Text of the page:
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1 big thing: The U.S. oil surge takes a breath

Daily U.S. crude oil production
Data:U.S. Energy Information Administration; Chart: Axios Visuals

Analysts see U.S. oil output growth slowing down this year, Ben writes.

Why it matters: The U.S. is by far the world's largest producer and a major exporter, which influences global market balances and prices.

The big picture: Production grew by roughly 1.8 million barrels per day over the past couple of years, Energy Department data shows.

  • But the consultancy Wood Mackenzie and DOE's independent stats arm both see companies collectively slowing their roll in 2024.
  • A Woodmac analysis sees 2024 output showing the effects of last year's inflationary pressures, consolidation, and declining rig activity.

How it works: "Offsetting base declines gets increasingly difficult at higher production levels, resulting in more production needed just to keep production flat," Woodmac's Utkarsh Gupta said in the note.

  • Your mileage may vary β€” Gupta notes that smaller private operators have cut rigs, but publicly traded companies will continue with growth plans.
  • However, public players remain focused on shareholder rewards.

What's next: Woodmac, looking at Lower 48 states onshore production, sees much lower growth this year and beyond.

  • That output surged by 900,000 barrels per day last year, defying expectations, but they see things slowing to 270,000 this year and 330,000 in 2025.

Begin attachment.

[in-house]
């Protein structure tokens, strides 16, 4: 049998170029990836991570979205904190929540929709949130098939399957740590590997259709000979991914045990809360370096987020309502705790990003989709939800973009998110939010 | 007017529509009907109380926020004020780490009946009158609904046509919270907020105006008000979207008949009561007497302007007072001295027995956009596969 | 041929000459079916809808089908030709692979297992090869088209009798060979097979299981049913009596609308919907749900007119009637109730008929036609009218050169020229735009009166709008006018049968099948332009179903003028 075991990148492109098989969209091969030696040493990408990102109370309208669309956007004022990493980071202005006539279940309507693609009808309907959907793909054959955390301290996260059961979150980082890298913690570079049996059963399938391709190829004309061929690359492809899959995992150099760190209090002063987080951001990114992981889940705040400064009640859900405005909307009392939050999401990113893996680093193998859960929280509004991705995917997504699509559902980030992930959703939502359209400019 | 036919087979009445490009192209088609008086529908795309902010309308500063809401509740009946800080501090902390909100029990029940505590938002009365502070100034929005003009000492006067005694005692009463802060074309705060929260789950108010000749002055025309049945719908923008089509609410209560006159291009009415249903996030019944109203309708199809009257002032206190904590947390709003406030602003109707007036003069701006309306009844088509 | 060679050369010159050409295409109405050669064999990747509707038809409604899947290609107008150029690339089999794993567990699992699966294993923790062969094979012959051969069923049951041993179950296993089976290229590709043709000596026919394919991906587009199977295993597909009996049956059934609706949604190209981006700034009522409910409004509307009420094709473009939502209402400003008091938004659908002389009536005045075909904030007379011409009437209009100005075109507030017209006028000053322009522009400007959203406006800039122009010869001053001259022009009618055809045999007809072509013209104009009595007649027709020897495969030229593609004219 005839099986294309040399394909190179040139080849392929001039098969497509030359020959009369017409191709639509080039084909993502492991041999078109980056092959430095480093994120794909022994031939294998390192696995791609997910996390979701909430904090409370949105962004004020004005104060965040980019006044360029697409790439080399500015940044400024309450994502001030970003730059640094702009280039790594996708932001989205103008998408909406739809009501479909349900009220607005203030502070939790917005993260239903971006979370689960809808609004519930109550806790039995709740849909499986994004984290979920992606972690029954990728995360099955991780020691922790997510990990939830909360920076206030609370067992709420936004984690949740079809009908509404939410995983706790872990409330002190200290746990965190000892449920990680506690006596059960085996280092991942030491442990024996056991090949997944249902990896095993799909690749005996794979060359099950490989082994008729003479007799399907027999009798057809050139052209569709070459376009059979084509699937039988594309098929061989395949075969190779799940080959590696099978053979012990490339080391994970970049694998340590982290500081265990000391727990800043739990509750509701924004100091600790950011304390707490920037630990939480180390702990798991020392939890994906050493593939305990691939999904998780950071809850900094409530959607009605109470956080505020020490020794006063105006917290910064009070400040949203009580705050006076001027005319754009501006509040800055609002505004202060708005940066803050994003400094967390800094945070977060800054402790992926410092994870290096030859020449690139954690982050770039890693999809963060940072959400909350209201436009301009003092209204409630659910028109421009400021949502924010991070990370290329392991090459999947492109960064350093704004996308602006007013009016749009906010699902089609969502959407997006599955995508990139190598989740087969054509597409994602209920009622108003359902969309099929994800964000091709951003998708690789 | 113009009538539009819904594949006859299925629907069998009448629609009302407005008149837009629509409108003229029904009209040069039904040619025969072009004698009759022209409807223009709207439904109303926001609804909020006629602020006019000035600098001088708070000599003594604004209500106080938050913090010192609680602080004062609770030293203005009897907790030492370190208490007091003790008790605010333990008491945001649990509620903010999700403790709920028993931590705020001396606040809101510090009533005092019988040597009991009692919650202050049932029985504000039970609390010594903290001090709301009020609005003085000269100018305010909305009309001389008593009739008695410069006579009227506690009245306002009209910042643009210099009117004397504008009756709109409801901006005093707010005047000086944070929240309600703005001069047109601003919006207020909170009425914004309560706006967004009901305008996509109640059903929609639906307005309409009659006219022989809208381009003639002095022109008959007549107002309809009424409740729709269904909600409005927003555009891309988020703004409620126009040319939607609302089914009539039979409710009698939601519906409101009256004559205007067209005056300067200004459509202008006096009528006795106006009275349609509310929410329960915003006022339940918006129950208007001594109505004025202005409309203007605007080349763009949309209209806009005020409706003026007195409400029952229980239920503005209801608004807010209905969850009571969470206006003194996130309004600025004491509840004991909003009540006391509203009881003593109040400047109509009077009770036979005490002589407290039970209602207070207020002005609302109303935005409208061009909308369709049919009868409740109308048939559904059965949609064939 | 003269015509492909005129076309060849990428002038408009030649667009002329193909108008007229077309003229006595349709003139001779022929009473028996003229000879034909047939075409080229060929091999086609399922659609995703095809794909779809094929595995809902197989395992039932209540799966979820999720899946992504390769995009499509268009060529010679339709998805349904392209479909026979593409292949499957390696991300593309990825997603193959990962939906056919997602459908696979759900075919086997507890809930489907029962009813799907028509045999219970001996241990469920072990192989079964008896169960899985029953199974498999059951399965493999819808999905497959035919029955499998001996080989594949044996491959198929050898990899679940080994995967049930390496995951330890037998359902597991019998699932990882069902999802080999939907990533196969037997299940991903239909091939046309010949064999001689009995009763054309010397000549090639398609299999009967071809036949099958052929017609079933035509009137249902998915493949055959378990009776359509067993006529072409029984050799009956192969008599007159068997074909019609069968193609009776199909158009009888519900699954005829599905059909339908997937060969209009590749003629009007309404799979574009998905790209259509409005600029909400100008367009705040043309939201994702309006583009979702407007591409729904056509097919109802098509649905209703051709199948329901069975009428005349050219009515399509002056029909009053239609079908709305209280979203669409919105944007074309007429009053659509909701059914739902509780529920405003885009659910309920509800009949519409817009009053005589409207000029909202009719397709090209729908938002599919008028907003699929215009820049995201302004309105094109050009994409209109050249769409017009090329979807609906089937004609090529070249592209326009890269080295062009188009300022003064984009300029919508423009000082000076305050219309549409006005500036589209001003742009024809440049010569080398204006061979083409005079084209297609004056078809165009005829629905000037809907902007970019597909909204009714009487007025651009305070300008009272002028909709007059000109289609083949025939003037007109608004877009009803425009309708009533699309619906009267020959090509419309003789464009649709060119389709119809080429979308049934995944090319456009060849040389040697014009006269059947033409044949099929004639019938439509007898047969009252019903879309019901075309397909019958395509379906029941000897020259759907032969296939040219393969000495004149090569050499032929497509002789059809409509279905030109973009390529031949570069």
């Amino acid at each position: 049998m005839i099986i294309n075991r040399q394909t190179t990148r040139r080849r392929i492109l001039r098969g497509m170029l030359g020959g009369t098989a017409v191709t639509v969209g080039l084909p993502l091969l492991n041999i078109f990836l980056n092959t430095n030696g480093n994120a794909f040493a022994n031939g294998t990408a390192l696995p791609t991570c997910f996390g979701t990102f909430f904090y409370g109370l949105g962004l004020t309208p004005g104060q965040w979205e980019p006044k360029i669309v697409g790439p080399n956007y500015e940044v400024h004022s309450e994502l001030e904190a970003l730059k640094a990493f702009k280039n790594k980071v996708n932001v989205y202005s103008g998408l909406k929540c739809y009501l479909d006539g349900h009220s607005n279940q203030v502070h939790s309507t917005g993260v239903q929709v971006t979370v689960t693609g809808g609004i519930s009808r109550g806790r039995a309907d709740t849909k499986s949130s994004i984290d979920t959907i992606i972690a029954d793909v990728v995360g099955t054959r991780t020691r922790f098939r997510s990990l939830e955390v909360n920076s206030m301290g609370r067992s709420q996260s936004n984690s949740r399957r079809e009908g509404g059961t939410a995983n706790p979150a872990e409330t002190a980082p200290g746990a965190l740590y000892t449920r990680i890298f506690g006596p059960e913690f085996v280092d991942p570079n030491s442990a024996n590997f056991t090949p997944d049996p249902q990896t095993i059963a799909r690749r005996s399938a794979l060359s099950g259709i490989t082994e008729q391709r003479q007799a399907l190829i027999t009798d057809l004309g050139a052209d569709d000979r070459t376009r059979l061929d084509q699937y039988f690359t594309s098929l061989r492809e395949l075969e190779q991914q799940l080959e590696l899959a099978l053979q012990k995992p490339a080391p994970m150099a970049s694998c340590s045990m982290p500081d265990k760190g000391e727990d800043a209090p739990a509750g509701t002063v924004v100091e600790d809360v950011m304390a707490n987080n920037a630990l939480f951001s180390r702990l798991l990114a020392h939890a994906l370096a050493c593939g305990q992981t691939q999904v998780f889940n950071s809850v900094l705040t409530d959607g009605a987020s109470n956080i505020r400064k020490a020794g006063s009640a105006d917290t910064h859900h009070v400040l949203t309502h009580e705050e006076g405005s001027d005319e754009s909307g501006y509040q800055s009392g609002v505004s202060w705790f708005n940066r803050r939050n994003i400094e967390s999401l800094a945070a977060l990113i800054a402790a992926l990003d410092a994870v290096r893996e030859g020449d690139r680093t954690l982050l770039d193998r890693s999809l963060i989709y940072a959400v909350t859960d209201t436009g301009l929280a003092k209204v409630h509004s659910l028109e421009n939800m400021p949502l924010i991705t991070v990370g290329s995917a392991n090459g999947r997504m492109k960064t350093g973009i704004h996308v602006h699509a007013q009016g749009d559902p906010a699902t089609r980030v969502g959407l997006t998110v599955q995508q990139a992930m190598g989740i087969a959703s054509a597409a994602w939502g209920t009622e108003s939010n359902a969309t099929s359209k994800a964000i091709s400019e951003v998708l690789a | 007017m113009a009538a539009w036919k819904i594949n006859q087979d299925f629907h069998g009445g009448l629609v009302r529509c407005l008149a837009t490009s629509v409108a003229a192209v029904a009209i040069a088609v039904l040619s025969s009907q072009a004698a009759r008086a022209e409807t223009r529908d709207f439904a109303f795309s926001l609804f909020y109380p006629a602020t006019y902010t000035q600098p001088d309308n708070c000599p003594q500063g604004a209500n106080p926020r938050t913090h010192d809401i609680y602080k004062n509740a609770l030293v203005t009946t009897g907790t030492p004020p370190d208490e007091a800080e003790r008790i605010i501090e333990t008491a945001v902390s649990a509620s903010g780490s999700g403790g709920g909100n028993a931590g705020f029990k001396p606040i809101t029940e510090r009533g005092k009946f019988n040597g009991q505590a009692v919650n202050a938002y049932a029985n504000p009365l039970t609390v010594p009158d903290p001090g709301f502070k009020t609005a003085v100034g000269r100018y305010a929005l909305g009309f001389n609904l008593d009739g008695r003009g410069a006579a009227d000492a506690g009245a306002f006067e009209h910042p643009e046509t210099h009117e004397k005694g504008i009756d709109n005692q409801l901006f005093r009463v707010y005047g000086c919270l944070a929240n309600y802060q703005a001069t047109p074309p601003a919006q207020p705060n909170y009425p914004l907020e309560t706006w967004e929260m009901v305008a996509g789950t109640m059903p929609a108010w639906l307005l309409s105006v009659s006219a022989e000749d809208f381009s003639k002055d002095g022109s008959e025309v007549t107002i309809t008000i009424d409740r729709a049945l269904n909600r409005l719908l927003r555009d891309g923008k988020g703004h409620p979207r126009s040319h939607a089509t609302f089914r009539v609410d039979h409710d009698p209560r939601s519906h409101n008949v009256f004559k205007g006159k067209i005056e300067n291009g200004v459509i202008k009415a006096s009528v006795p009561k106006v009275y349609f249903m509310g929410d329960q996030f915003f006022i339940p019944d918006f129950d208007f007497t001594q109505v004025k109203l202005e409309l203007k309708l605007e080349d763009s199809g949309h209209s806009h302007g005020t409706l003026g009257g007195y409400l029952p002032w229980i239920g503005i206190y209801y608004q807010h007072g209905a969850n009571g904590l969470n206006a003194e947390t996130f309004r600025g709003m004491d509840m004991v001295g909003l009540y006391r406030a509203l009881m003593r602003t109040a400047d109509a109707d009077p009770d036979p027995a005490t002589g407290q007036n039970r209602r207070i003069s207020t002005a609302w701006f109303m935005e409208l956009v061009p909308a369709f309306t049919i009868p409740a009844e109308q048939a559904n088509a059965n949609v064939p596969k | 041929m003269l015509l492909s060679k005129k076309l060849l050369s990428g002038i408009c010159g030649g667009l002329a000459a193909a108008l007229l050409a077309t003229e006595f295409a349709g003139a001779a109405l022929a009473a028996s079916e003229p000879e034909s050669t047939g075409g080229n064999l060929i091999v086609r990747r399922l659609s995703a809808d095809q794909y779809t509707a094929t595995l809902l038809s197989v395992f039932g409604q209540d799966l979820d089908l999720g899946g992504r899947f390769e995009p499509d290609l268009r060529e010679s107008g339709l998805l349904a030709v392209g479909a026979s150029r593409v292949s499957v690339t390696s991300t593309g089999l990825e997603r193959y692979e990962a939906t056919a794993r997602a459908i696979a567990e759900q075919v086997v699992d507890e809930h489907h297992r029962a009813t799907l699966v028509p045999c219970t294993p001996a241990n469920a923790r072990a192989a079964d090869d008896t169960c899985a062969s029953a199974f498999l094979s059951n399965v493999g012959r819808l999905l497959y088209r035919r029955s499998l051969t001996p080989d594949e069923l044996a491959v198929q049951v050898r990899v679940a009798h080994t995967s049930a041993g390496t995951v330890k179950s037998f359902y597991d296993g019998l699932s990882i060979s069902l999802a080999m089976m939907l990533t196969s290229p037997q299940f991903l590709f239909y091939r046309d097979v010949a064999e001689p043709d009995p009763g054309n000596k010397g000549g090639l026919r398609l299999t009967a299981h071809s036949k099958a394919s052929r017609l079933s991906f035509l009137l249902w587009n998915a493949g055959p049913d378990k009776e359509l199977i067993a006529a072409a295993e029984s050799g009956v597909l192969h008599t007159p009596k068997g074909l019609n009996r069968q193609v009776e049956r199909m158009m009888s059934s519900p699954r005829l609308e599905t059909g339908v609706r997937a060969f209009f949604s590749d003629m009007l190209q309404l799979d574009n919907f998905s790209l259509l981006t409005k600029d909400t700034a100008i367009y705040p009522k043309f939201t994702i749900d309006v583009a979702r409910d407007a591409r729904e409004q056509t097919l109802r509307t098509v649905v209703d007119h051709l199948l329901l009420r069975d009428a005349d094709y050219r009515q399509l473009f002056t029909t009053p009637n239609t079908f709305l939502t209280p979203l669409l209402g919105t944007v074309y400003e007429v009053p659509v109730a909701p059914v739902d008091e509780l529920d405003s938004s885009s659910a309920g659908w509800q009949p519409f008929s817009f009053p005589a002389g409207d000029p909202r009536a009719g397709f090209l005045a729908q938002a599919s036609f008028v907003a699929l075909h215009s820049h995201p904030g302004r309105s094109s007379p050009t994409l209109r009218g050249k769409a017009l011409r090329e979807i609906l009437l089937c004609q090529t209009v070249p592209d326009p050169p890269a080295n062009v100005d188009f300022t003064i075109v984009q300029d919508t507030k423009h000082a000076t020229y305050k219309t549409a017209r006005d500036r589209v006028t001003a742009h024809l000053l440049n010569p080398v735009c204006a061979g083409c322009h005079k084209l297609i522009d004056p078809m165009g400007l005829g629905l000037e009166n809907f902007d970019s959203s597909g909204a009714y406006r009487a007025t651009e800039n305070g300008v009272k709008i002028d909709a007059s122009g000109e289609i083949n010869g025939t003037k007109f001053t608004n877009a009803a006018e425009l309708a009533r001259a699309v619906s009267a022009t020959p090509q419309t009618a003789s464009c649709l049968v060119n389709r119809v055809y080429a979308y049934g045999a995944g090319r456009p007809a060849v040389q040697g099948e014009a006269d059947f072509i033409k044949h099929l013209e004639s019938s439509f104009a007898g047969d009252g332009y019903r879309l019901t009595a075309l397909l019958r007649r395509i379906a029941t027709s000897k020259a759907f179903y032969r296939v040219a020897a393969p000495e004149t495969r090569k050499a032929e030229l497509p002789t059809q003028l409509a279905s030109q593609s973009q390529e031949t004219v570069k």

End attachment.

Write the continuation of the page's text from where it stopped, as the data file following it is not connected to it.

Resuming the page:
• DOE's Energy Information Administration, looking at all U.S. output, doesn't see production regaining last December's latest all-time high of 13.3 mbd until February 2025.

What they're saying: "The ease in growth has gone, unless somebody comes up with a very dramatic new technical innovation," said Paul Horsnell, head of commodities research at Standard Chartered Bank, tells the Wall Street Journal, in a piece on the shale boom.

Reality check: Getting these look-aheads right is always dicey.

  • Shale producers can respond relatively quickly to big price swings in either direction, and a supply disruption in the Middle East can't be ruled out, to name just some potential wild cards.
  • For now, however, the market looks well supplied this year as global demand growth appears to be slowing.

The bottom line: American output remains around all-time highs, but 2024 could be something of a gap year when it comes to growth.

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2. πŸ‘€ Report: SEC scales back climate disclosure rule

Illustration: Megan Robinson/Axios

The Securities and Exchange Commission is backing down on the most contentious part of its upcoming corporate climate disclosure mandates, Reuters reports.

State of play: Looming final rules likely won't force U.S.-listed companies to reveal "scope 3" emissions in filings with the regulator, per Reuters.

  • That's wonk-speak for emissions from companies' supply chains and use of their products in the wider economy.
  • Think, for instance, of burning petroleum that oil companies produce.

Why it matters: Scope 3 is often the largest share of a company's total.

But tracking them is dicey, and companies have only indirect sway over how their output filters through the economy.

Behind the scenes: Major business and industry groups have been battling scope 3 requirements the SEC proposed in 2022.